Little did I know at the time, that the Junction part of the name would come to play such a big part in my view of riders.  A couple of years ago, Steve Williams wrote a great piece about riders versus owners.  In it Steve makes the point that there are people that buy an item to use, while other buy it almost as a trophy.  What I find, is the mentally, I find myself taking the analogy a step further.  

People either define themselves by the way they live, or they define themselves by what they possess.

In my own casual observations, I have come to the unwelcome conclusion that the former are greatly outnumbered by the later in terms of the volume of what is said in the world, with a vocal minority of people that feel the need to defend their choices when in later category.  

I like to think that I fall into the former category.  I am not a person to buy or own 'status symbol' things, though I have been known to buy things purely on a want basis.  I think my SMART car falls firmly into that category.  I didn't need it, I had a car that ran, though it got crappy gas mileage and I did not enjoy driving it.  I bought the SMART because I wanted it, more than it made sense.  I may have justified it as saving gas and being able to park it in the sam garage spot as my scooter(s), but the truth is, I wanted it.  I've been told a couple of times by a neighbor that he doesn't understand me.  Between the scooters and the car, I could obviously afford a nice car, so why do I choose a scooter and microcar.  I do not have a ready explanation for him that he can understand.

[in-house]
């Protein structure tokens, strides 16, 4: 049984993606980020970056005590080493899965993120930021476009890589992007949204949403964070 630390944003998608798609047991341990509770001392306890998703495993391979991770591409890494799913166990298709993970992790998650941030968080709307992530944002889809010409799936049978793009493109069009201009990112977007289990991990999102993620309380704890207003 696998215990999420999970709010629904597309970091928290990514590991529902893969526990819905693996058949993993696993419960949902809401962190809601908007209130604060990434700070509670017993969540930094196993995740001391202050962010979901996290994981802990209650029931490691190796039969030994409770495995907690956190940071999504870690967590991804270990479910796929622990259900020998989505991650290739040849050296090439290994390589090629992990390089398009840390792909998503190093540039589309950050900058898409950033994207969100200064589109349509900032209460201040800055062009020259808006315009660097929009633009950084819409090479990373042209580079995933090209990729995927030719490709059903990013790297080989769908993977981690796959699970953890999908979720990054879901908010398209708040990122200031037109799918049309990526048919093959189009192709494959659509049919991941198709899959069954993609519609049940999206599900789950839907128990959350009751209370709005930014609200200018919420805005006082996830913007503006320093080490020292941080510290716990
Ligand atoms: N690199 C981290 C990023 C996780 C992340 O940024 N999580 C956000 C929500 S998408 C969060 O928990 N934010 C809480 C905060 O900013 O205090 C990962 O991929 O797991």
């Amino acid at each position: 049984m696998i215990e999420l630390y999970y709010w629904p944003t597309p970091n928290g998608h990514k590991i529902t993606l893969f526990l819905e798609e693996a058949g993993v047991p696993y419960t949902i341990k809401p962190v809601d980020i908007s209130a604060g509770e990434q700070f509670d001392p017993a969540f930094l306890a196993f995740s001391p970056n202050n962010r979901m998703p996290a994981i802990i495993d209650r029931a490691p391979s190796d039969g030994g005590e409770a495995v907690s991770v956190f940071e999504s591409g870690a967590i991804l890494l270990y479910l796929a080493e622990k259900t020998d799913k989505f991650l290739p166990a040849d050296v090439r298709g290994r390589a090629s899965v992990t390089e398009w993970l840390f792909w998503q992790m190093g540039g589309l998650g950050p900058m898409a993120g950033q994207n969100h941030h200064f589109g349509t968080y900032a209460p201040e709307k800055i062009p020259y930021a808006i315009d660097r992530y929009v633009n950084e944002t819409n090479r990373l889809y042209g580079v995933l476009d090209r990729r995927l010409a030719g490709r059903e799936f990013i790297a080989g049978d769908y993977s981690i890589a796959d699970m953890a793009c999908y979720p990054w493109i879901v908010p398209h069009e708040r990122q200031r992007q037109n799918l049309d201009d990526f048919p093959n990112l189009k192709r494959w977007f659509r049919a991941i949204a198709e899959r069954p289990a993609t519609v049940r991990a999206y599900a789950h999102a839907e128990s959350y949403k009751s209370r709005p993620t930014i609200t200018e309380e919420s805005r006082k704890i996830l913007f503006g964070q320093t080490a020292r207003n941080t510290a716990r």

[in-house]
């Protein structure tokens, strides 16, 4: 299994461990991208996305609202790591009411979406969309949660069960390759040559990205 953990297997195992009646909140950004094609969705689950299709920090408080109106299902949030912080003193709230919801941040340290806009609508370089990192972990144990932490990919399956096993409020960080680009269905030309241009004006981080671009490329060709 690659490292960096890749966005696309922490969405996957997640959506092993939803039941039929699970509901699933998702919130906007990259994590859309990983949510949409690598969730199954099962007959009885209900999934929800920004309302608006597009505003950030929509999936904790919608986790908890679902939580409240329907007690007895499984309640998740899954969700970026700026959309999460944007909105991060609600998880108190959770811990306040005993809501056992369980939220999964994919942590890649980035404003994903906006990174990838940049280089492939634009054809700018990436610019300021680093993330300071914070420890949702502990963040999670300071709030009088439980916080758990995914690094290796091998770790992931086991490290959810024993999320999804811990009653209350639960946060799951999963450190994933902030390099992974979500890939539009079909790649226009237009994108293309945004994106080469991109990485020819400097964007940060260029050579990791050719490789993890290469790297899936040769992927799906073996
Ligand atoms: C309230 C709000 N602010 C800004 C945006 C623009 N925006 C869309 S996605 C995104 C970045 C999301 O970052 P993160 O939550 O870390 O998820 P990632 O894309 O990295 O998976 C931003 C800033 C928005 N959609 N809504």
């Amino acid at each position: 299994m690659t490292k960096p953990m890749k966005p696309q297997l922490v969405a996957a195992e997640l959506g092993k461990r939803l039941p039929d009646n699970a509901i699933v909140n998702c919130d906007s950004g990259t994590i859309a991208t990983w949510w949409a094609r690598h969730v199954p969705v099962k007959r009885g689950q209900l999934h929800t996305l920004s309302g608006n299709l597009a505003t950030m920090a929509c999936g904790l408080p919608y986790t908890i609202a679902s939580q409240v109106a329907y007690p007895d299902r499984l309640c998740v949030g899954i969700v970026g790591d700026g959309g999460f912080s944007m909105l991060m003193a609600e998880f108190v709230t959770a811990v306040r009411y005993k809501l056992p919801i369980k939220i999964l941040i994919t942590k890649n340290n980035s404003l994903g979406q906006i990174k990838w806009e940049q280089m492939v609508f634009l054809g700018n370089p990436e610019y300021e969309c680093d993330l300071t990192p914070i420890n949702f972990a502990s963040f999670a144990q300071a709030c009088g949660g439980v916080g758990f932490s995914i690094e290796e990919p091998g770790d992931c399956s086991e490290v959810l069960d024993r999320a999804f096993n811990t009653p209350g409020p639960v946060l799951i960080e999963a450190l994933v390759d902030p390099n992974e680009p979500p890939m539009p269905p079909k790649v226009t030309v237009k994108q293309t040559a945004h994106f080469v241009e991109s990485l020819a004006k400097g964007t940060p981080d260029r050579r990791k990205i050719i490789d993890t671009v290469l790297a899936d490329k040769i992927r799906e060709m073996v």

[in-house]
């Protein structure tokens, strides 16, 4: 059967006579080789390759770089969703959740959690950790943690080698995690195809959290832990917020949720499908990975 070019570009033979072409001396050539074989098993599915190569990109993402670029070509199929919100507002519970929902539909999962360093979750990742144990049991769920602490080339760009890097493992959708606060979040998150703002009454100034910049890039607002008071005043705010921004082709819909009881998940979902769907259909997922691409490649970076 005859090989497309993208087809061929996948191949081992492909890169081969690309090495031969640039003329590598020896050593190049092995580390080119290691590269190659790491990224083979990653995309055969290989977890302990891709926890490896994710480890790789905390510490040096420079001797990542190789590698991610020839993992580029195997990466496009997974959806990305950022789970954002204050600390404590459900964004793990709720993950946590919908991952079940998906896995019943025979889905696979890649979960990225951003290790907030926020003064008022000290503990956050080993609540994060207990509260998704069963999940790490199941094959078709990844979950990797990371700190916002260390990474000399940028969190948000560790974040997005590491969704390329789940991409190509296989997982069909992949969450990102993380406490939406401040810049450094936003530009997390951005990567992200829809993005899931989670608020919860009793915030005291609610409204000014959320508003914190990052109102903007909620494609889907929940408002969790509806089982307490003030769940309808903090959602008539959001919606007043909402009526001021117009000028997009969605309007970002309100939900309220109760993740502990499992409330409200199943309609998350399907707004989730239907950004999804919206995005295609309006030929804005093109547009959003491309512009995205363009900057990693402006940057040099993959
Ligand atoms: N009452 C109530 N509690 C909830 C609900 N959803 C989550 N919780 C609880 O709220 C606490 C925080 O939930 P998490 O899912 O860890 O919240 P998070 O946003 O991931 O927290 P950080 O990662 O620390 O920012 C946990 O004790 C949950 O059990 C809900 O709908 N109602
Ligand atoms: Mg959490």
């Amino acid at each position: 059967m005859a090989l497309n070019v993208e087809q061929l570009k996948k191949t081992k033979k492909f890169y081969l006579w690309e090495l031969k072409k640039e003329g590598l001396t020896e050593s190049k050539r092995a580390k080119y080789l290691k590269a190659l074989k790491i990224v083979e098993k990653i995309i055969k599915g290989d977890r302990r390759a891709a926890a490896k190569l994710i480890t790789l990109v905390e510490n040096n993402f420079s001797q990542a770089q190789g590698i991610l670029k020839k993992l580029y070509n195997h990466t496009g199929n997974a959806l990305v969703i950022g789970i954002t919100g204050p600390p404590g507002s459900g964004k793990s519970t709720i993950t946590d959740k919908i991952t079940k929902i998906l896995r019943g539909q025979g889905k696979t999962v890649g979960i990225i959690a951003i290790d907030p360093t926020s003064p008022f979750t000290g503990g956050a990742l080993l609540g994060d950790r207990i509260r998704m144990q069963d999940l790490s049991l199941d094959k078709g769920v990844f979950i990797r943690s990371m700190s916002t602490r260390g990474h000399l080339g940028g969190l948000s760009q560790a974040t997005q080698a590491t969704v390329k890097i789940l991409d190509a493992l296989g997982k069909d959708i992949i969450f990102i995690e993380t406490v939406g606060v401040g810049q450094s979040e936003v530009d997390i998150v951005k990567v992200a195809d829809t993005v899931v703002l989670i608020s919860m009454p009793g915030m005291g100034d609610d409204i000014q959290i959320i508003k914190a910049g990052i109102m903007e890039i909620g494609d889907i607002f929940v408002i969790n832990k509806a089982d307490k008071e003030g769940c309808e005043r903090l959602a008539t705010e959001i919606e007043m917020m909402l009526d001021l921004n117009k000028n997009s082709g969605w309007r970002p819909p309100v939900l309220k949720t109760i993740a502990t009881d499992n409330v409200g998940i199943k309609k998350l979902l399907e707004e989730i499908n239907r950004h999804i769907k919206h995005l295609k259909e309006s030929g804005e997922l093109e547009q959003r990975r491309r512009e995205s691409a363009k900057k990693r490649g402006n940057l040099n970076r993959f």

To understand the relationship, you need a little background.   We both work in the same industry, computers.   We are both programmer's (Systems Analysts).  He writes code for Windows, using Windows.  He works for someone else.  I write code for Windows (and the Mac), using a Mac.  I work for myself.  Though I don't know for sure, I would guess that our income is pretty close.  He is a guy that drives a new Mercedes that he trades every 2 years, dresses almost exclusively in designer names, wears Armani sunglasses and a Rolex watch.  If he owns it, it's the best he can buy, and image is very important to him.  I on the other hand am at the other end of the spectrum.  I ride a scooter or drive the SMART (my wife drives a 5 year old Dodge Durango).  If I own a designer name, it was a gift.  I live in jeans (primarily Levi's 501's from Kohl's or Sears whenever they run a good sale), and t-shirts.  I think I've got a couple of cheap Fossil watches, I don't wear them.